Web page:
To best capitalise on this demand, many vendors  are making their analytics and operational workflow tools vendor agnostic. This benefits providers as it allows them to take advantage of solutions that have been developed by vendors other than those that they have supplier deals with. However, in many instances, the richest featured product would be one sold from the provider’s incumbent imaging IT vendor, with the two systems most commonly natively built to complement each other and maximise efficiency for customers.

Although ideally sold in conjunction together (PACS/core imaging IT platform and operational workflow or analytics),  a “vendor neutral” version is also advantageous for vendors. By ensuring that its operational workflow tools can be used by any provider, vendors are able to sell into new  customers. These vendors can build relationships with these providers to be  in a better position to win business and displace the incumbent imaging IT platform competitor when contracts are next put out to tender. In addition to establishing a presence with other providers, these tools also grant a vendor access to a provider’s data, granting it a better understanding of a provider’s operations, and enabling it to make a more compelling sales pitch when the provider next tenders for larger medical imaging contracts.

Back to the Cloud

Another trend returning to the show floor at RSNA is that of cloud capability. Providers are becoming increasingly interested in the cloud, while vendors are continuing to develop cloud-native solutions and adding cloud capability to their existent products. However, providers’ aspirations for deployment of cloud capability are also maturing, with vendors having to offer more sophisticated and flexible hybrid solutions for those health networks that don’t want to deploy cloud capability on an all or nothing basis.

As well as harbouring massive potential, there are, for the time being and into the foreseeable future, also some trade-offs with cloud deployment. As such, moving some parts of a providers’ system to the cloud makes sense, but not at the expense of performance if an on-premise solution would work better. Vendors will reflect this division, working to add cloud capability to their offering where it makes sense, but not releasing a cloud product that cannot match on-premise performance, often having to wait until the core cloud platform meets existing market standards.

Vendors will continue to operate flexibly to address the needs of different providers. The transition to cloud is one that will not just affect a providers’ radiology department, but one which could have repercussions, both good and bad, network wide. Imaging IT vendors therefore must accommodate specific needs and be flexible in terms of the modules and functionality a provider wants to be cloud-based, or in terms of the cloud provider that a customer wants to partner with. Cloud is coming, but as well as highlighting their technical progress at RSNA, vendors will also want to illustrate their flexibility and how they are able to accommodate a provider’s needs.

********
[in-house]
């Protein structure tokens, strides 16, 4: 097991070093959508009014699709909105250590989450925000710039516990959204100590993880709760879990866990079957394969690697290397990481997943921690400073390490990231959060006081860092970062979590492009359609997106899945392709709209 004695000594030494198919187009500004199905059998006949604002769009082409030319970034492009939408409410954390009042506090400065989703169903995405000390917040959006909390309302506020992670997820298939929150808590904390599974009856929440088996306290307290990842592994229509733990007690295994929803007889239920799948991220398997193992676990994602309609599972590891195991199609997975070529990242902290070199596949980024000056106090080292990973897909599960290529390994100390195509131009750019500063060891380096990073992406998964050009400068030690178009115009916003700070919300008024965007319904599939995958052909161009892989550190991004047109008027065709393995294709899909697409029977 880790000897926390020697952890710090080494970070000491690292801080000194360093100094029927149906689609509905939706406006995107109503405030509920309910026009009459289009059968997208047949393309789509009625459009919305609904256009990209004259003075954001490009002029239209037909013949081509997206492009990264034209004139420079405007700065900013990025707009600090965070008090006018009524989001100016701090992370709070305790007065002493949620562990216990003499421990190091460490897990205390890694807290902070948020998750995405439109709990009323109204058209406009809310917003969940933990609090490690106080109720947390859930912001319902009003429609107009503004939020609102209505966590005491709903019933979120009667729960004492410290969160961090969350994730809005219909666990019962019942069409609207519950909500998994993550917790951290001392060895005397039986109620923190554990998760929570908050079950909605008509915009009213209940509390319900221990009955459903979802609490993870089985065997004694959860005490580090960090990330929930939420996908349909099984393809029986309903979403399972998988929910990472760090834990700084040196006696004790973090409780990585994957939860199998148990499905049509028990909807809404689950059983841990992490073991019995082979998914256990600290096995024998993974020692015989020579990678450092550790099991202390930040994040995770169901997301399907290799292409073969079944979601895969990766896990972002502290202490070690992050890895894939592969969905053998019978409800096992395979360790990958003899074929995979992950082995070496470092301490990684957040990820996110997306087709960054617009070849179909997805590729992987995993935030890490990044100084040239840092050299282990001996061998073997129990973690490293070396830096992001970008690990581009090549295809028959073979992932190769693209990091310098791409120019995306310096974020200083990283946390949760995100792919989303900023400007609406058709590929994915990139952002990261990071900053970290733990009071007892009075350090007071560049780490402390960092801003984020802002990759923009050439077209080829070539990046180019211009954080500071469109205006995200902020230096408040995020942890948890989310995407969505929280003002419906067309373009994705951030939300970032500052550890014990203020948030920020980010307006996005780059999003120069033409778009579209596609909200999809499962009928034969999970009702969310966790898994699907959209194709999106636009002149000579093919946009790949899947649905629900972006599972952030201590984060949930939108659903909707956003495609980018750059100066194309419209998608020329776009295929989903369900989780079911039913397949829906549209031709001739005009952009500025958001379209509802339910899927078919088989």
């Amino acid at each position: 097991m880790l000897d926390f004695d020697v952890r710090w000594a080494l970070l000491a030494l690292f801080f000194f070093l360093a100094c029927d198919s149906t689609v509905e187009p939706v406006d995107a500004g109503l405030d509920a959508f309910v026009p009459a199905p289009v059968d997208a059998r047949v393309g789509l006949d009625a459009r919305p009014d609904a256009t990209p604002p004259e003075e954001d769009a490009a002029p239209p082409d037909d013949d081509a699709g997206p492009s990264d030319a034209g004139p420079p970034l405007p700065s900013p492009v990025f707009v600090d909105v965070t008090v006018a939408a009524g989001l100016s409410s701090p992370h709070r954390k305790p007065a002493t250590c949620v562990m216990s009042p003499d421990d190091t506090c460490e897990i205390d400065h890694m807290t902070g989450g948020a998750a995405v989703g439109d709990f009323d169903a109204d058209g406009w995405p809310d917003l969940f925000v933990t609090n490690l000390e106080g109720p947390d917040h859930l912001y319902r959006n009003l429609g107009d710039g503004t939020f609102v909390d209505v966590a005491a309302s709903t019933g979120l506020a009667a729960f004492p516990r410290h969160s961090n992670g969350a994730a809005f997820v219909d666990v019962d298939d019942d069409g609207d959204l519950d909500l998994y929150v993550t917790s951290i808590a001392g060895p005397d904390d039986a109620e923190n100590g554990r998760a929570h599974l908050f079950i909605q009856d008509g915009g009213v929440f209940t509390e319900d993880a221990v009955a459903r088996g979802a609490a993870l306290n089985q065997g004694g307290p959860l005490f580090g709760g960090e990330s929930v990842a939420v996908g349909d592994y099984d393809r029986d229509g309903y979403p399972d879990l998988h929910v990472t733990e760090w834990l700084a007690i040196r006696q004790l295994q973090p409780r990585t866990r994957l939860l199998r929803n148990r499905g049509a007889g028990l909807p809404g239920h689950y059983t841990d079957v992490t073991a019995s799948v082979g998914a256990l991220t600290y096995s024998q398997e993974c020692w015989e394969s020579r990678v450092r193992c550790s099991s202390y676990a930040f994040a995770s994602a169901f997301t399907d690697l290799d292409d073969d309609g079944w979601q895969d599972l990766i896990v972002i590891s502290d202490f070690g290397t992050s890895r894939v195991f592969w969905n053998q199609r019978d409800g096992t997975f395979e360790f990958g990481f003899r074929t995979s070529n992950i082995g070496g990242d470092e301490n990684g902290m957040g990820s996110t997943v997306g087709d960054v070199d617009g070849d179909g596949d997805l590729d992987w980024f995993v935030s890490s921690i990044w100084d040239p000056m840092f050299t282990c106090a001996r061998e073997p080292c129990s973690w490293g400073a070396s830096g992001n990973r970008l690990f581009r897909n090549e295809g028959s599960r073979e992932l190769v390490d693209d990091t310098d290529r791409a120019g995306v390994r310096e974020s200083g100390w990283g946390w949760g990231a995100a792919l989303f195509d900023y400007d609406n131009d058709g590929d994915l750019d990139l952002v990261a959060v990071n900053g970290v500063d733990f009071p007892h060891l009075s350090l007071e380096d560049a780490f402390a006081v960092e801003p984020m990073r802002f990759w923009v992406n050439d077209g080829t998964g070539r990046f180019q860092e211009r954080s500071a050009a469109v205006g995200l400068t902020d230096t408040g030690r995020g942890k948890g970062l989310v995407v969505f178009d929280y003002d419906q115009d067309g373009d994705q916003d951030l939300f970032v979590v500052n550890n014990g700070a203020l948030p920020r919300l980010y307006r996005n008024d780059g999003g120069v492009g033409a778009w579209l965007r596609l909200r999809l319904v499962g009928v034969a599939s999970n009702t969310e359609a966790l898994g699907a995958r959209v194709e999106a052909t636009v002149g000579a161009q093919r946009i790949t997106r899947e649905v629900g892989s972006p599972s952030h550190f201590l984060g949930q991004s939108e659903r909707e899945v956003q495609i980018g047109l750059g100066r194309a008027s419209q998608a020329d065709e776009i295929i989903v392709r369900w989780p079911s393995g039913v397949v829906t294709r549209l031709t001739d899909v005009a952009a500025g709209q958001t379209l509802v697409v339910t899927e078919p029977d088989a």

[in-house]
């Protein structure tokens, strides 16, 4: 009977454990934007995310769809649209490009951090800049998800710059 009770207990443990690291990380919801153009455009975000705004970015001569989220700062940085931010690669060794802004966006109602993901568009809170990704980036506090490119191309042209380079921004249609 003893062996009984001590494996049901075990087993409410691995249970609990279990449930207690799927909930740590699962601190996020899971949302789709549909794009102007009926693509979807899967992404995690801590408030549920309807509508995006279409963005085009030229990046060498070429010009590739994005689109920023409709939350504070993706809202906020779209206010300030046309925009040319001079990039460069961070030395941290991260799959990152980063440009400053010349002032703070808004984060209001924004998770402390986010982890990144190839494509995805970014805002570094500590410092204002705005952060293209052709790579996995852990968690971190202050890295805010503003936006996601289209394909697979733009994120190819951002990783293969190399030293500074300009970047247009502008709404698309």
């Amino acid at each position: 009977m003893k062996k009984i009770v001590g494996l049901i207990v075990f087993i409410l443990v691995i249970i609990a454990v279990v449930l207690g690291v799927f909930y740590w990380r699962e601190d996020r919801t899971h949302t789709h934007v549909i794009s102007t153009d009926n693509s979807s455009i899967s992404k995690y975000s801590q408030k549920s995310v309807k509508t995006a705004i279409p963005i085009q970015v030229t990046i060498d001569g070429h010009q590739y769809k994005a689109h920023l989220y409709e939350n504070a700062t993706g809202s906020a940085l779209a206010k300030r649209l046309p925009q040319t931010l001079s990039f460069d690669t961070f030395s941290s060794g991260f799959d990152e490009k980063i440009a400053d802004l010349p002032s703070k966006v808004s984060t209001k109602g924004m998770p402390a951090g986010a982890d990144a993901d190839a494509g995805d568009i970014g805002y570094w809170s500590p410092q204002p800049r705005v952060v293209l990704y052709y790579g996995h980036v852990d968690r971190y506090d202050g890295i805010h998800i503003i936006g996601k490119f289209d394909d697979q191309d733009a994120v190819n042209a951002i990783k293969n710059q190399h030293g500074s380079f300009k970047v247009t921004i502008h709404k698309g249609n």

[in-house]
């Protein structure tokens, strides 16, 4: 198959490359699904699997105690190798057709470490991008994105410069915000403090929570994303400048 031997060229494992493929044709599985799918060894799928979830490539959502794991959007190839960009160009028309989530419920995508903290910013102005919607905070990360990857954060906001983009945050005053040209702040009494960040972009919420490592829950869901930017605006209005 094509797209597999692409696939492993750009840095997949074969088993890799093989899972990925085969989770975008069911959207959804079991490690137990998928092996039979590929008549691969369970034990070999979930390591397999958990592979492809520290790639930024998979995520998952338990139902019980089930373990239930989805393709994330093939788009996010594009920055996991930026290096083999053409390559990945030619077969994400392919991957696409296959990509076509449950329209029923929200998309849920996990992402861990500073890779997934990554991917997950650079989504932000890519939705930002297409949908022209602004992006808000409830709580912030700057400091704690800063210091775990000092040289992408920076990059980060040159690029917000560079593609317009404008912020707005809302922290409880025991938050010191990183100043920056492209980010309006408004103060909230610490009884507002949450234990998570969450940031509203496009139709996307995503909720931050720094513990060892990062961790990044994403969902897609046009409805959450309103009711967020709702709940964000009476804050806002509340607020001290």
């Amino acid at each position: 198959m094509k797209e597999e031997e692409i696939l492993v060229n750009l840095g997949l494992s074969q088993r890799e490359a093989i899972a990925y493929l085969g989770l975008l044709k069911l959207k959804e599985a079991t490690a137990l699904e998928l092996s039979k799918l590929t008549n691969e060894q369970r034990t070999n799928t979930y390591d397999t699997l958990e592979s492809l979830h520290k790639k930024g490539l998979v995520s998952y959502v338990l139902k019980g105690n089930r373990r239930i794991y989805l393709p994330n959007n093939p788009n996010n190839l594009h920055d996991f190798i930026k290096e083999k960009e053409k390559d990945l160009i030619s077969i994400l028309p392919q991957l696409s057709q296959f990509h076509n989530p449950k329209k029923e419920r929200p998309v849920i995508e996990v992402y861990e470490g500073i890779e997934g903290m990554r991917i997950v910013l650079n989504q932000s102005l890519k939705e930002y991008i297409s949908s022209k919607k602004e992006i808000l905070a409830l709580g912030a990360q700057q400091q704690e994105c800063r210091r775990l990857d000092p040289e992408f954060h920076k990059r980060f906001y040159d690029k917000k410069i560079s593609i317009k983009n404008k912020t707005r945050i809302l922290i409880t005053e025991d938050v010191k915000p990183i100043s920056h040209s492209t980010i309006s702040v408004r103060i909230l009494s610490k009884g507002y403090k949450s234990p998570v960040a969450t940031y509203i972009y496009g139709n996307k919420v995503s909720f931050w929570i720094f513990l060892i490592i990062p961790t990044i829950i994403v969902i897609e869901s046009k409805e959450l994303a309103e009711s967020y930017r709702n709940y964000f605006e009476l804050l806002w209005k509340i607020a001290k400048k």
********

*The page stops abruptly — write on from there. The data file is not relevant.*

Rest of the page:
Matching the Market

This flexibility will also have to extend to customer groups, where more attention is set to be focused on outpatient imaging and radiology reading groups. This growing customer base is one area where the aforementioned operational workflow tools and other efficiency advantages are set to be particularly well received. These groups, after all, are judged on their ability to read scans quickly, so any solution that can allow them to improve this metric will be heartily embraced. This focus, as well as the circumstance in which these groups operate could continue to drive product differentiation, with the likes of GE Healthcare and its TruePACS diagnostic reading and workflow solution already setting its sights firmly on the outpatient market, along with other newer vendors such as Sirona Medical. More products which serve that segment can be expected to be released, especially as it is a segment growing readily. While RSNA may lack any huge product launches focussed on the outpatient imaging space, it will be a growing consideration for vendors. We therefore expect to see more focus on referral workflow, consultation workflow tools, enterprise load-balancing, patient smart scheduling and considerably more discussion around AI deployment in this segment, particularly as providers’ reliance on outpatient imaging facilities increases.

Uncertainty as to whether the congress would go ahead in an in-person format, as well as which vendors and industry personnel would be able to attend has meant that for some, scheduling product launches around trade shows, is, for the time being at least, not the best strategy. There are also other buyer-side issues. Providers will have seen their revenues heavily disrupted by the pandemic and are now facing unprecedented demand in some areas. Given this backdrop, advanced, futuristic feature sets will be lower priorities than efficient and affordable functionality. Vendors at RSNA will therefore be primarily concerned with demonstrating how they meet these requirements. Beyond that, there will be innovation and development, towards  more integrated, AI-powered, cloud-based imaging IT systems that providers will rely on in the future. Yet most of this innovation will still be at the roadmap or pilot stage, and an iterative product generation (or three) away. RSNA will this year therefore be a showcase for small, efficient  steps in product development, not giant transformative strides. Given the biggest challenges facing providers today, many customers will think this can only be a good thing.